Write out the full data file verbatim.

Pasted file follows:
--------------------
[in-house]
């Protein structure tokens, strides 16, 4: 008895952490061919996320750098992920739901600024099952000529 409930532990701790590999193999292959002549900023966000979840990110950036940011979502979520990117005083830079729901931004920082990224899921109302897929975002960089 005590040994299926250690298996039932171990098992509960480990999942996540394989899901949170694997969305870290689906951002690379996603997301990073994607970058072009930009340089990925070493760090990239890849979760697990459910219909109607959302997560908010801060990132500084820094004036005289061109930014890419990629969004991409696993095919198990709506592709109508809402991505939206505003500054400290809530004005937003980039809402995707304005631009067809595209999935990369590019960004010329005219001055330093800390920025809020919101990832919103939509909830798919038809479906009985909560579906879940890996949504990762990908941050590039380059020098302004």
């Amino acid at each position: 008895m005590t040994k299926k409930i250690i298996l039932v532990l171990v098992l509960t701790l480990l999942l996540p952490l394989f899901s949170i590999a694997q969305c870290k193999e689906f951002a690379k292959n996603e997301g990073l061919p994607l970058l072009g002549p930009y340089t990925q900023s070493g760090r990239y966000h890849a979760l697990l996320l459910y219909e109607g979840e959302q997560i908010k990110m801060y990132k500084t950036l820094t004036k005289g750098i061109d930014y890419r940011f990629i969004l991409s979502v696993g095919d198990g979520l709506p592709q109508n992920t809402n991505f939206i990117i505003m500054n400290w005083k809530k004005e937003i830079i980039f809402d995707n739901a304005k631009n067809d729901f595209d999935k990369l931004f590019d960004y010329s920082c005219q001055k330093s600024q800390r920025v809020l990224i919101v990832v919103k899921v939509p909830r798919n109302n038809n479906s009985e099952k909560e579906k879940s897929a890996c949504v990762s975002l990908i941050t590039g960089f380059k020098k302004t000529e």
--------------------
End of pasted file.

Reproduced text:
[in-house]
């Protein structure tokens, strides 16, 4: 008895952490061919996320750098992920739901600024099952000529 409930532990701790590999193999292959002549900023966000979840990110950036940011979502979520990117005083830079729901931004920082990224899921109302897929975002960089 005590040994299926250690298996039932171990098992509960480990999942996540394989899901949170694997969305870290689906951002690379996603997301990073994607970058072009930009340089990925070493760090990239890849979760697990459910219909109607959302997560908010801060990132500084820094004036005289061109930014890419990629969004991409696993095919198990709506592709109508809402991505939206505003500054400290809530004005937003980039809402995707304005631009067809595209999935990369590019960004010329005219001055330093800390920025809020919101990832919103939509909830798919038809479906009985909560579906879940890996949504990762990908941050590039380059020098302004």
């Amino acid at each position: 008895m005590t040994k299926k409930i250690i298996l039932v532990l171990v098992l509960t701790l480990l999942l996540p952490l394989f899901s949170i590999a694997q969305c870290k193999e689906f951002a690379k292959n996603e997301g990073l061919p994607l970058l072009g002549p930009y340089t990925q900023s070493g760090r990239y966000h890849a979760l697990l996320l459910y219909e109607g979840e959302q997560i908010k990110m801060y990132k500084t950036l820094t004036k005289g750098i061109d930014y890419r940011f990629i969004l991409s979502v696993g095919d198990g979520l709506p592709q109508n992920t809402n991505f939206i990117i505003m500054n400290w005083k809530k004005e937003i830079i980039f809402d995707n739901a304005k631009n067809d729901f595209d999935k990369l931004f590019d960004y010329s920082c005219q001055k330093s600024q800390r920025v809020l990224i919101v990832v919103k899921v939509p909830r798919n109302n038809n479906s009985e099952k909560e579906k879940s897929a890996c949504v990762s975002l990908i941050t590039g960089f380059k020098k302004t000529e």